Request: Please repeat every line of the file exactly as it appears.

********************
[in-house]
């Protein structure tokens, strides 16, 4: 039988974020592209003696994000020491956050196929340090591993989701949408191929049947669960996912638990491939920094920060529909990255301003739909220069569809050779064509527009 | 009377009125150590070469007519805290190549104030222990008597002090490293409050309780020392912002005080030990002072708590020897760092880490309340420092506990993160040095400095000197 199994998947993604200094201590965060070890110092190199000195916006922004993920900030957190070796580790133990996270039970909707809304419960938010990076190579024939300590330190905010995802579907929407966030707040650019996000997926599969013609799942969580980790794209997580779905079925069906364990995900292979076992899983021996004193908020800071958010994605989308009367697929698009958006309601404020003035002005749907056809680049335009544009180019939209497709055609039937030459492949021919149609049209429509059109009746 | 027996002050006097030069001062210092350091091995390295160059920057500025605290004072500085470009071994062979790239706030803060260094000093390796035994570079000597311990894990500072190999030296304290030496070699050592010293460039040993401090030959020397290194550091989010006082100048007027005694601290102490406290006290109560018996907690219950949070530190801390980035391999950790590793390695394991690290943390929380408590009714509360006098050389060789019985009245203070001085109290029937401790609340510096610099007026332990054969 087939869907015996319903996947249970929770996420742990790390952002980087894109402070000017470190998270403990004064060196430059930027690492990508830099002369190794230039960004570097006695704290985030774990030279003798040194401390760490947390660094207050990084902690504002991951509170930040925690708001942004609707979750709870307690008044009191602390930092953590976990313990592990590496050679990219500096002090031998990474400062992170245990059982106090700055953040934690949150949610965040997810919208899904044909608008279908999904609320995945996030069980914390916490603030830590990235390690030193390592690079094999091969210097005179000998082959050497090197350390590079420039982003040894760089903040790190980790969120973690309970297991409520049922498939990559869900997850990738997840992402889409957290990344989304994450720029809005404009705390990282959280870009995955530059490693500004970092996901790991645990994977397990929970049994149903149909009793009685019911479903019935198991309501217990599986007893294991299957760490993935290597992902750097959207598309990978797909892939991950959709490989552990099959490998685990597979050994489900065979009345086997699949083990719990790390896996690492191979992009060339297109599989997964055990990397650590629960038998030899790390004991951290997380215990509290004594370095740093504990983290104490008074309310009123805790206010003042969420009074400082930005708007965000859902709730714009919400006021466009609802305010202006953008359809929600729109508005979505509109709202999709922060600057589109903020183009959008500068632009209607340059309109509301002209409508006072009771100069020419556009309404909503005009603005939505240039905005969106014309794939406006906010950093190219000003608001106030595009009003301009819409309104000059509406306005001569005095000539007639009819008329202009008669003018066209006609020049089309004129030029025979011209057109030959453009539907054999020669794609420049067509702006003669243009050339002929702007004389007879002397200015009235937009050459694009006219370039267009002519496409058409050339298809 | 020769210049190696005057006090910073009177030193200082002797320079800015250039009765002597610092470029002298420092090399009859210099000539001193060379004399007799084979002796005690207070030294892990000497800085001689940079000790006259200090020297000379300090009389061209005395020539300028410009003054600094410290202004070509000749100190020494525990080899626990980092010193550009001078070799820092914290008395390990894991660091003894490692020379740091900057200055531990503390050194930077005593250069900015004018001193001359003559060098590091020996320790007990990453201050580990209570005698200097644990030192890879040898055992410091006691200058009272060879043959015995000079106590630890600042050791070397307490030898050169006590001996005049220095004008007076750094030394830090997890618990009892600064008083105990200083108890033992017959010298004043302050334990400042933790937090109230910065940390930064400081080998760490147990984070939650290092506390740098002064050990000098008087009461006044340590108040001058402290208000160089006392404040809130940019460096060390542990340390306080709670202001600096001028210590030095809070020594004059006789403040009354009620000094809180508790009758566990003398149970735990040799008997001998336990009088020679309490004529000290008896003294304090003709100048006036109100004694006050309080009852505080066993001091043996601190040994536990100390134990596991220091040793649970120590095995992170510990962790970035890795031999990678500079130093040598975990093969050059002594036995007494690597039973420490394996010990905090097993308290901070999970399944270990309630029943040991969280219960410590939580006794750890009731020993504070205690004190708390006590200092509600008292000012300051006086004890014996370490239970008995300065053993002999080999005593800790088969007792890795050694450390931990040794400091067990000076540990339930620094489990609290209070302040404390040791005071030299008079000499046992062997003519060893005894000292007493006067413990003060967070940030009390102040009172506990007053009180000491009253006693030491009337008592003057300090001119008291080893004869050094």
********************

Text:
[in-house]
């Protein structure tokens, strides 16, 4: 039988974020592209003696994000020491956050196929340090591993989701949408191929049947669960996912638990491939920094920060529909990255301003739909220069569809050779064509527009 | 009377009125150590070469007519805290190549104030222990008597002090490293409050309780020392912002005080030990002072708590020897760092880490309340420092506990993160040095400095000197 199994998947993604200094201590965060070890110092190199000195916006922004993920900030957190070796580790133990996270039970909707809304419960938010990076190579024939300590330190905010995802579907929407966030707040650019996000997926599969013609799942969580980790794209997580779905079925069906364990995900292979076992899983021996004193908020800071958010994605989308009367697929698009958006309601404020003035002005749907056809680049335009544009180019939209497709055609039937030459492949021919149609049209429509059109009746 | 027996002050006097030069001062210092350091091995390295160059920057500025605290004072500085470009071994062979790239706030803060260094000093390796035994570079000597311990894990500072190999030296304290030496070699050592010293460039040993401090030959020397290194550091989010006082100048007027005694601290102490406290006290109560018996907690219950949070530190801390980035391999950790590793390695394991690290943390929380408590009714509360006098050389060789019985009245203070001085109290029937401790609340510096610099007026332990054969 087939869907015996319903996947249970929770996420742990790390952002980087894109402070000017470190998270403990004064060196430059930027690492990508830099002369190794230039960004570097006695704290985030774990030279003798040194401390760490947390660094207050990084902690504002991951509170930040925690708001942004609707979750709870307690008044009191602390930092953590976990313990592990590496050679990219500096002090031998990474400062992170245990059982106090700055953040934690949150949610965040997810919208899904044909608008279908999904609320995945996030069980914390916490603030830590990235390690030193390592690079094999091969210097005179000998082959050497090197350390590079420039982003040894760089903040790190980790969120973690309970297991409520049922498939990559869900997850990738997840992402889409957290990344989304994450720029809005404009705390990282959280870009995955530059490693500004970092996901790991645990994977397990929970049994149903149909009793009685019911479903019935198991309501217990599986007893294991299957760490993935290597992902750097959207598309990978797909892939991950959709490989552990099959490998685990597979050994489900065979009345086997699949083990719990790390896996690492191979992009060339297109599989997964055990990397650590629960038998030899790390004991951290997380215990509290004594370095740093504990983290104490008074309310009123805790206010003042969420009074400082930005708007965000859902709730714009919400006021466009609802305010202006953008359809929600729109508005979505509109709202999709922060600057589109903020183009959008500068632009209607340059309109509301002209409508006072009771100069020419556009309404909503005009603005939505240039905005969106014309794939406006906010950093190219000003608001106030595009009003301009819409309104000059509406306005001569005095000539007639009819008329202009008669003018066209006609020049089309004129030029025979011209057109030959453009539907054999020669794609420049067509702006003669243009050339002929702007004389007879002397200015009235937009050459694009006219370039267009002519496409058409050339298809 | 020769210049190696005057006090910073009177030193200082002797320079800015250039009765002597610092470029002298420092090399009859210099000539001193060379004399007799084979002796005690207070030294892990000497800085001689940079000790006259200090020297000379300090009389061209005395020539300028410009003054600094410290202004070509000749100190020494525990080899626990980092010193550009001078070799820092914290008395390990894991660091003894490692020379740091900057200055531990503390050194930077005593250069900015004018001193001359003559060098590091020996320790007990990453201050580990209570005698200097644990030192890879040898055992410091006691200058009272060879043959015995000079106590630890600042050791070397307490030898050169006590001996005049220095004008007076750094030394830090997890618990009892600064008083105990200083108890033992017959010298004043302050334990400042933790937090109230910065940390930064400081080998760490147990984070939650290092506390740098002064050990000098008087009461006044340590108040001058402290208000160089006392404040809130940019460096060390542990340390306080709670202001600096001028210590030095809070020594004059006789403040009354009620000094809180508790009758566990003398149970735990040799008997001998336990009088020679309490004529000290008896003294304090003709100048006036109100004694006050309080009852505080066993001091043996601190040994536990100390134990596991220091040793649970120590095995992170510990962790970035890795031999990678500079130093040598975990093969050059002594036995007494690597039973420490394996010990905090097993308290901070999970399944270990309630029943040991969280219960410590939580006794750890009731020993504070205690004190708390006590200092509600008292000012300051006086004890014996370490239970008995300065053993002999080999005593800790088969007792890795050694450390931990040794400091067990000076540990339930620094489990609290209070302040404390040791005071030299008079000499046992062997003519060893005894000292007493006067413990003060967070940030009390102040009172506990007053009180000491009253006693030491009337008592003057300090001119008291080893004869050094």